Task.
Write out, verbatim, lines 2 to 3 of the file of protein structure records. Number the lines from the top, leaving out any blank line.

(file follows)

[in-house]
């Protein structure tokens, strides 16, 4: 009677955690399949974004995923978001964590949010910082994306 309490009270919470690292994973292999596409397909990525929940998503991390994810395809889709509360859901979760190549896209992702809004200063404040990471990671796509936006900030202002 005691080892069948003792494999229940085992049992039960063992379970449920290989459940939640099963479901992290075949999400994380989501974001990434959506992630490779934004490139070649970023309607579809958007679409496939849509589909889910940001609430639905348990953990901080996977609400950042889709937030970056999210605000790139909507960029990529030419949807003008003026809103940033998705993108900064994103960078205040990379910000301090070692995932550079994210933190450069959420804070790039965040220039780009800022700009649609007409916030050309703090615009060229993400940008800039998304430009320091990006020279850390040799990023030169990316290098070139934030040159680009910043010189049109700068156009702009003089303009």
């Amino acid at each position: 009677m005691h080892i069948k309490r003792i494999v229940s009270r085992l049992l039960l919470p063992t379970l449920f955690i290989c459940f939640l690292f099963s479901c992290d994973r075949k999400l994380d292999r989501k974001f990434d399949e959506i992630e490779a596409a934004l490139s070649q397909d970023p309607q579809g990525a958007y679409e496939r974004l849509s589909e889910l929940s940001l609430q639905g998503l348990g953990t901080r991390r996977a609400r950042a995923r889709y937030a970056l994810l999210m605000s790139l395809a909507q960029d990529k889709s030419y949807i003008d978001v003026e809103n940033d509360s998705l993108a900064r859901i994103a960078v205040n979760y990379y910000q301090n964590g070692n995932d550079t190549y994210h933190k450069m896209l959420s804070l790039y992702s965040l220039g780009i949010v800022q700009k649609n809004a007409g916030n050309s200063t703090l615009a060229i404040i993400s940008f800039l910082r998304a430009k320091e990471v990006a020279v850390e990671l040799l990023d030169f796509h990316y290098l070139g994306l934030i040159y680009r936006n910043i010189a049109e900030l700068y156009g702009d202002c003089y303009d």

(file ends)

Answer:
């Protein structure tokens, strides 16, 4: 009677955690399949974004995923978001964590949010910082994306 309490009270919470690292994973292999596409397909990525929940998503991390994810395809889709509360859901979760190549896209992702809004200063404040990471990671796509936006900030202002 005691080892069948003792494999229940085992049992039960063992379970449920290989459940939640099963479901992290075949999400994380989501974001990434959506992630490779934004490139070649970023309607579809958007679409496939849509589909889910940001609430639905348990953990901080996977609400950042889709937030970056999210605000790139909507960029990529030419949807003008003026809103940033998705993108900064994103960078205040990379910000301090070692995932550079994210933190450069959420804070790039965040220039780009800022700009649609007409916030050309703090615009060229993400940008800039998304430009320091990006020279850390040799990023030169990316290098070139934030040159680009910043010189049109700068156009702009003089303009």
């Amino acid at each position: 009677m005691h080892i069948k309490r003792i494999v229940s009270r085992l049992l039960l919470p063992t379970l449920f955690i290989c459940f939640l690292f099963s479901c992290d994973r075949k999400l994380d292999r989501k974001f990434d399949e959506i992630e490779a596409a934004l490139s070649q397909d970023p309607q579809g990525a958007y679409e496939r974004l849509s589909e889910l929940s940001l609430q639905g998503l348990g953990t901080r991390r996977a609400r950042a995923r889709y937030a970056l994810l999210m605000s790139l395809a909507q960029d990529k889709s030419y949807i003008d978001v003026e809103n940033d509360s998705l993108a900064r859901i994103a960078v205040n979760y990379y910000q301090n964590g070692n995932d550079t190549y994210h933190k450069m896209l959420s804070l790039y992702s965040l220039g780009i949010v800022q700009k649609n809004a007409g916030n050309s200063t703090l615009a060229i404040i993400s940008f800039l910082r998304a430009k320091e990471v990006a020279v850390e990671l040799l990023d030169f796509h990316y290098l070139g994306l934030i040159y680009r936006n910043i010189a049109e900030l700068y156009g702009d202002c003089y303009d």